TORONTO, February 3, 2017 - As Canada prepares to celebrate its 150th birthday, RBC asked high school students to reflect on the contribution of black Canadians over the past 150 years and what future generations can learn from them. 30 winners were chosen from a record-number of entries, including the top three winners:
$5,000: Kharissa Edwards, Mississauga, ON. Kharissa wrote about Josiah Henson and the pathway that he helped pave for future generations.
$2,500: Sarah Konermann, London, ON. Sarah wrote about the power of words to create change, specifically those of Canadian author Lawrence Hill.
$1,500: Britney Trieu, Calgary, AB. Britney wrote about Rosemary Brown, the first black Canadian woman elected to a provincial legislature.
Winners were selected by a panel of individuals from all across the country who have each made a tremendous impact within their communities. Among them are lawyer Doug Ruck of Halifax, Nova Scotia, Carlton University professor Nduka Otiono, and museum professional Julian Kingston of Oakville, Ontario.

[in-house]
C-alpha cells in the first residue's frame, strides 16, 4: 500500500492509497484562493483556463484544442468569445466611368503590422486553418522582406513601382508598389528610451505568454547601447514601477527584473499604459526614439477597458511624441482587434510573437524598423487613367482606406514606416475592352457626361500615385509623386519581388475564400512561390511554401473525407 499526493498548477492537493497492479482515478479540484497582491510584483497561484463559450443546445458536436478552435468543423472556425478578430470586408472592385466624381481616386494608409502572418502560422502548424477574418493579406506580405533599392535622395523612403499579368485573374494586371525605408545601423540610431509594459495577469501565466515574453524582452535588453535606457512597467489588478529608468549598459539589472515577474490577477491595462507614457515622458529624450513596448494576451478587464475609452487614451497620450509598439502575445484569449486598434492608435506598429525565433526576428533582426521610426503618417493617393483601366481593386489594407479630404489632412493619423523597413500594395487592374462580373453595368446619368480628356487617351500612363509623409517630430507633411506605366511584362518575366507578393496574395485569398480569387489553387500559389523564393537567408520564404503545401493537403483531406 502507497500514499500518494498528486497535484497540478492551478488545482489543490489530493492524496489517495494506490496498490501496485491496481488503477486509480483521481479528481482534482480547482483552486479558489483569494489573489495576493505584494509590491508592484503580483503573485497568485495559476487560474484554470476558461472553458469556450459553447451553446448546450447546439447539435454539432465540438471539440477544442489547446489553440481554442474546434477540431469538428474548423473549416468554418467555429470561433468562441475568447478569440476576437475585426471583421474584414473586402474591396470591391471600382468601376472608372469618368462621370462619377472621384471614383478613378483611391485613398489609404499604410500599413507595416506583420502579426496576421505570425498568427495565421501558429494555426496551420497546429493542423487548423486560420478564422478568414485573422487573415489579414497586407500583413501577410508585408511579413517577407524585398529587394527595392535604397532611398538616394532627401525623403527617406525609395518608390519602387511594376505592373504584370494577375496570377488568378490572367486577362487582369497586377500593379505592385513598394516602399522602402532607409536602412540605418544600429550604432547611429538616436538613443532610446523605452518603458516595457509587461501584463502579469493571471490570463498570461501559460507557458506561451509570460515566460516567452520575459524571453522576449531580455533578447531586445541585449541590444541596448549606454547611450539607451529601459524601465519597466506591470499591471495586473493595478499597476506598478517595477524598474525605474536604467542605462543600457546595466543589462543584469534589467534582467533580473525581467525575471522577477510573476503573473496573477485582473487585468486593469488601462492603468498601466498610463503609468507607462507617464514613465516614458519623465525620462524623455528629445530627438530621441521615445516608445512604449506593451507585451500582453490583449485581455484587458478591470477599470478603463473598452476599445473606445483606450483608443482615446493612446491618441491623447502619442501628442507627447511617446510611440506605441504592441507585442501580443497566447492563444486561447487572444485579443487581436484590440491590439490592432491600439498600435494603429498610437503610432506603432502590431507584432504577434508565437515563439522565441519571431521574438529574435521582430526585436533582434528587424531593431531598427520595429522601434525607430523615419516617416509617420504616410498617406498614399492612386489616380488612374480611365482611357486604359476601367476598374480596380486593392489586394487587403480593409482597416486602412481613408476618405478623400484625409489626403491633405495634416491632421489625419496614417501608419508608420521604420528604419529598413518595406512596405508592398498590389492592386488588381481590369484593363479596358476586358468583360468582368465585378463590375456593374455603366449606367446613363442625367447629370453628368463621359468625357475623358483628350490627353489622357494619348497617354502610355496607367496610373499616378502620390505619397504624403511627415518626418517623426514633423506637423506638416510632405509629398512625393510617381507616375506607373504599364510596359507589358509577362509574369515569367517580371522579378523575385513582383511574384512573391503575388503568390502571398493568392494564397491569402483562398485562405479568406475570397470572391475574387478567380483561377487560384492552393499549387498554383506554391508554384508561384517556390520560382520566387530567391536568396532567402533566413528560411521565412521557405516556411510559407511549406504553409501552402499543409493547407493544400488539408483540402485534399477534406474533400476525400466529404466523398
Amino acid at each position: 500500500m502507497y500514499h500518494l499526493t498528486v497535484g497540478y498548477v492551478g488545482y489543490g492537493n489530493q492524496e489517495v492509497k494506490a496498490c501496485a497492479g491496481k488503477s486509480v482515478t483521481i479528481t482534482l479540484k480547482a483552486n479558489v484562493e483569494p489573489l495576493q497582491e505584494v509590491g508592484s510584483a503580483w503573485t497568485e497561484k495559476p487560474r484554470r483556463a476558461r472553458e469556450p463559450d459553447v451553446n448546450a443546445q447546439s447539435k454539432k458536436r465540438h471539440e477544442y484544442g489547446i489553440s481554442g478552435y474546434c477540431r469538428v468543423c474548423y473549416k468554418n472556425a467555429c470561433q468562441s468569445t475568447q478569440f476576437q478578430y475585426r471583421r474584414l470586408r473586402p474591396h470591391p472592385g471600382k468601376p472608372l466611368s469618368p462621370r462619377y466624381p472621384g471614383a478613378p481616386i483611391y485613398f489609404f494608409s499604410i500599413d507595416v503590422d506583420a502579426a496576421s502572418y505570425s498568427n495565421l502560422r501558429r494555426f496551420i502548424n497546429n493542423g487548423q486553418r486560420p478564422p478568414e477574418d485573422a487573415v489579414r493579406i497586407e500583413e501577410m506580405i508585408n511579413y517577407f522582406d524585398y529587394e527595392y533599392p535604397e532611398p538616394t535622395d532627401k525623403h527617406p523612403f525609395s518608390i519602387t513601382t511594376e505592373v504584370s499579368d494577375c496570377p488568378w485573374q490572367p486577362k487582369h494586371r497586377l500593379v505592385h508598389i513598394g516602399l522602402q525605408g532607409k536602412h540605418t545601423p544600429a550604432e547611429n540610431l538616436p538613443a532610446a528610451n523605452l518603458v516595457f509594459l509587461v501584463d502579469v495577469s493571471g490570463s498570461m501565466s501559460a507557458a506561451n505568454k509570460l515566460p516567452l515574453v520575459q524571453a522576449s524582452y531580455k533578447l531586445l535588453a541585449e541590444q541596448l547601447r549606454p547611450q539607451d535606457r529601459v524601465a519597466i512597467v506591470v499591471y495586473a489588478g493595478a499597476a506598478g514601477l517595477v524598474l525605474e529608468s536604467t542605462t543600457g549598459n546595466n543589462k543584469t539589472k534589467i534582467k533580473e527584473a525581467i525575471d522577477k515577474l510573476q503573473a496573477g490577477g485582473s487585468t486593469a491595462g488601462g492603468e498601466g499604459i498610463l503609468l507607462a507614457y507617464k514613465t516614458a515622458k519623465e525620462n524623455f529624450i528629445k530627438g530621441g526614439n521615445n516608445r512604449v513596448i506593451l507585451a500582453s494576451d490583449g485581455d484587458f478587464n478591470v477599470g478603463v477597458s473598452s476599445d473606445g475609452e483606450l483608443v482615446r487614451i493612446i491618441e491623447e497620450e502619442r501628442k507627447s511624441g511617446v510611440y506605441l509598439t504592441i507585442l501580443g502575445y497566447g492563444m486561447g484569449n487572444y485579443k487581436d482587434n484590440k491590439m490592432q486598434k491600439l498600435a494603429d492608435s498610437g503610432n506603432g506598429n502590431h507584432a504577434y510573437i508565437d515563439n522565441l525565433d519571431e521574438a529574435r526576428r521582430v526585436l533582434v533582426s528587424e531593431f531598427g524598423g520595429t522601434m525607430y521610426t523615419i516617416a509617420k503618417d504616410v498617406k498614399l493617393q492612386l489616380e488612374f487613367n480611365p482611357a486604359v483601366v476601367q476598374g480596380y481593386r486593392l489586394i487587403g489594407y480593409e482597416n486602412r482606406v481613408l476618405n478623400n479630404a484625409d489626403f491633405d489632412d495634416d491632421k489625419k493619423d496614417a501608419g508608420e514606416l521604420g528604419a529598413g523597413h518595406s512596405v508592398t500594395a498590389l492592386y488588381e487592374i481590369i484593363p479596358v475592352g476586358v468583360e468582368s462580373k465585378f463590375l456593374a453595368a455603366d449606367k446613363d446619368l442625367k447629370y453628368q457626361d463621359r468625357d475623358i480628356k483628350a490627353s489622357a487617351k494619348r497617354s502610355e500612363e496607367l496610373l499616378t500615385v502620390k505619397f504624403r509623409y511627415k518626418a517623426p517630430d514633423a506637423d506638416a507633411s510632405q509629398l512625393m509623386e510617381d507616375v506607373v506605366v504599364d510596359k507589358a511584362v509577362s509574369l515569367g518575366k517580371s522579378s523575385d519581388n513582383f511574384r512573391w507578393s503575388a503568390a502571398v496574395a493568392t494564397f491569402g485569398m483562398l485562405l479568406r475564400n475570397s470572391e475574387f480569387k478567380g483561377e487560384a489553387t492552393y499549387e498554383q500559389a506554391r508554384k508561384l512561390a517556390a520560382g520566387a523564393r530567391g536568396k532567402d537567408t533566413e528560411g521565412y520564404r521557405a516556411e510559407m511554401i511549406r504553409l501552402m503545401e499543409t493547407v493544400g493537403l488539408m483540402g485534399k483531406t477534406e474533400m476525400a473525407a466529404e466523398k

“Not only was it fantastic that so many submissions came in, the quality, caliber and diversity of the students’ work was also very impressive,” said Douglas Ruck, former Chair of the Nova Scotia Labour Board and former Vice Chair of the Canada Industrial Relations Board. “While I consider myself well-versed in Black history, there is no doubt I learned a lot and acquired a fresh perspective after reading the essays! Sincere congratulations to all the students who entered the competition, and especially to Kharissa, Sarah and Britney for earning the top three awards.”
The other winners, who will each be receiving a $500 scholarship from the RBC Foundation, are:
“These students have done an exceptional job in shining a light on many significant people and events in our nation’s history,” said Kris Depencier, RBC Regional President, Greater Toronto. “It is important that we all recognize these contributions to our diverse heritage that often fall through the cracks, and I encourage everyone to learn more by reading these essays throughout the month.”
Read eight of the winning essays each Monday at rbc.com/essay starting on February 6, with the Top three essays being published on February 27.
RBC’s scholarship programs are part of our “all in” approach to engage young people, rewire systems and drive change to help them prepare for the future of work and have equitable access to opportunities.
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For more information:
Ciaran Dickson, RBC Communications, 416-313-7947